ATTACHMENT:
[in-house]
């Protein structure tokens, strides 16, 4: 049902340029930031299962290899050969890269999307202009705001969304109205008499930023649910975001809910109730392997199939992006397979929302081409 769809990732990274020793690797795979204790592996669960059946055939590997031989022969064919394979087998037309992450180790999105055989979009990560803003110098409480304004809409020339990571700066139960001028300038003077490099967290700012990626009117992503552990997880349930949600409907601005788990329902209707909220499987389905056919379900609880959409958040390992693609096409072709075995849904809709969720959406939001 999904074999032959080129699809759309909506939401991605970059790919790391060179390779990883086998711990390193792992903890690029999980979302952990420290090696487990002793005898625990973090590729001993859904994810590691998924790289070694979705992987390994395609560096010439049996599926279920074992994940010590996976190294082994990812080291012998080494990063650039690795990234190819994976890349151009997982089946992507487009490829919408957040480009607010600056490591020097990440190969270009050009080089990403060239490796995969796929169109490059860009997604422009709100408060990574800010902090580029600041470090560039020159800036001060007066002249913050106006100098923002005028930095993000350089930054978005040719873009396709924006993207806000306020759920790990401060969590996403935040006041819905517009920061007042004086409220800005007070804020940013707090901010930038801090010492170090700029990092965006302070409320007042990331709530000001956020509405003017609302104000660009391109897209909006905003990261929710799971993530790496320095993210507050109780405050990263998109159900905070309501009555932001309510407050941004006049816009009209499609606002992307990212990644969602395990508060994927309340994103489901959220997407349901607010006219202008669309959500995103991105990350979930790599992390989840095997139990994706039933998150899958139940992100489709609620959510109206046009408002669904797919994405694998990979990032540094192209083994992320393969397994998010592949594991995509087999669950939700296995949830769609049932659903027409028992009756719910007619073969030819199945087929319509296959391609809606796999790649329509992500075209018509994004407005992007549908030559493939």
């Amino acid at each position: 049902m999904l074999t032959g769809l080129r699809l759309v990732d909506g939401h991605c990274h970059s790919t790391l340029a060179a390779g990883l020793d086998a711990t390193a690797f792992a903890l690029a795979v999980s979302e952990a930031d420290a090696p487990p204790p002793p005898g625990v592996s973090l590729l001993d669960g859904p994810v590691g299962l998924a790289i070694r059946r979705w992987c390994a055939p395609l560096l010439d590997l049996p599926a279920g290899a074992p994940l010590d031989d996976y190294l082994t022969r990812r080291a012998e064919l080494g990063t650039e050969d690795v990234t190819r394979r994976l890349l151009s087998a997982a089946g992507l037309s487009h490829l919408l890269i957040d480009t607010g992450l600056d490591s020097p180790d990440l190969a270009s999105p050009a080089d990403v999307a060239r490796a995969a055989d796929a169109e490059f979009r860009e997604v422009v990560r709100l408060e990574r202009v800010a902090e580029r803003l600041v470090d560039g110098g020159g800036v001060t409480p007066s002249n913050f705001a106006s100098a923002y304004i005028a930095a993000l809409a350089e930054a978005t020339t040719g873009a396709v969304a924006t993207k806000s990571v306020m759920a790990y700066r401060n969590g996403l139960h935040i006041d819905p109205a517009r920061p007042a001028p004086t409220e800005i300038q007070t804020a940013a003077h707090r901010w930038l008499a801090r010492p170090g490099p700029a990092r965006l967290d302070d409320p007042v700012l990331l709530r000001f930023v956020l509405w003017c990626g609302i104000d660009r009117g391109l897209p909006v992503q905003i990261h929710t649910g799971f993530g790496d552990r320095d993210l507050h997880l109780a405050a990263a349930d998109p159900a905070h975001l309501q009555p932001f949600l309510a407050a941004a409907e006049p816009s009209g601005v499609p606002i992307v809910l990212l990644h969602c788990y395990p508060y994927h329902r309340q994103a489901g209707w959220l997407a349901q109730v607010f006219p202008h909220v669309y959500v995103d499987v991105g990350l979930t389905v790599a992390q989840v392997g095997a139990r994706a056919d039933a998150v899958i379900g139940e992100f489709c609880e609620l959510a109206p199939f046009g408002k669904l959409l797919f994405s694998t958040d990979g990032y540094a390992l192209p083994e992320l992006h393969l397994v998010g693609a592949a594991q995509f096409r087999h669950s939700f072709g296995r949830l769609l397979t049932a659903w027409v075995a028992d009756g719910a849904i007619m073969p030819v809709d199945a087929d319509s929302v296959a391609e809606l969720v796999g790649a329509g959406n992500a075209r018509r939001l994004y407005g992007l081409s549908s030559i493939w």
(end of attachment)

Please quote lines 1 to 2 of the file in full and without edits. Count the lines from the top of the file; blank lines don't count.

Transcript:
[in-house]
């Protein structure tokens, strides 16, 4: 049902340029930031299962290899050969890269999307202009705001969304109205008499930023649910975001809910109730392997199939992006397979929302081409 769809990732990274020793690797795979204790592996669960059946055939590997031989022969064919394979087998037309992450180790999105055989979009990560803003110098409480304004809409020339990571700066139960001028300038003077490099967290700012990626009117992503552990997880349930949600409907601005788990329902209707909220499987389905056919379900609880959409958040390992693609096409072709075995849904809709969720959406939001 999904074999032959080129699809759309909506939401991605970059790919790391060179390779990883086998711990390193792992903890690029999980979302952990420290090696487990002793005898625990973090590729001993859904994810590691998924790289070694979705992987390994395609560096010439049996599926279920074992994940010590996976190294082994990812080291012998080494990063650039690795990234190819994976890349151009997982089946992507487009490829919408957040480009607010600056490591020097990440190969270009050009080089990403060239490796995969796929169109490059860009997604422009709100408060990574800010902090580029600041470090560039020159800036001060007066002249913050106006100098923002005028930095993000350089930054978005040719873009396709924006993207806000306020759920790990401060969590996403935040006041819905517009920061007042004086409220800005007070804020940013707090901010930038801090010492170090700029990092965006302070409320007042990331709530000001956020509405003017609302104000660009391109897209909006905003990261929710799971993530790496320095993210507050109780405050990263998109159900905070309501009555932001309510407050941004006049816009009209499609606002992307990212990644969602395990508060994927309340994103489901959220997407349901607010006219202008669309959500995103991105990350979930790599992390989840095997139990994706039933998150899958139940992100489709609620959510109206046009408002669904797919994405694998990979990032540094192209083994992320393969397994998010592949594991995509087999669950939700296995949830769609049932659903027409028992009756719910007619073969030819199945087929319509296959391609809606796999790649329509992500075209018509994004407005992007549908030559493939």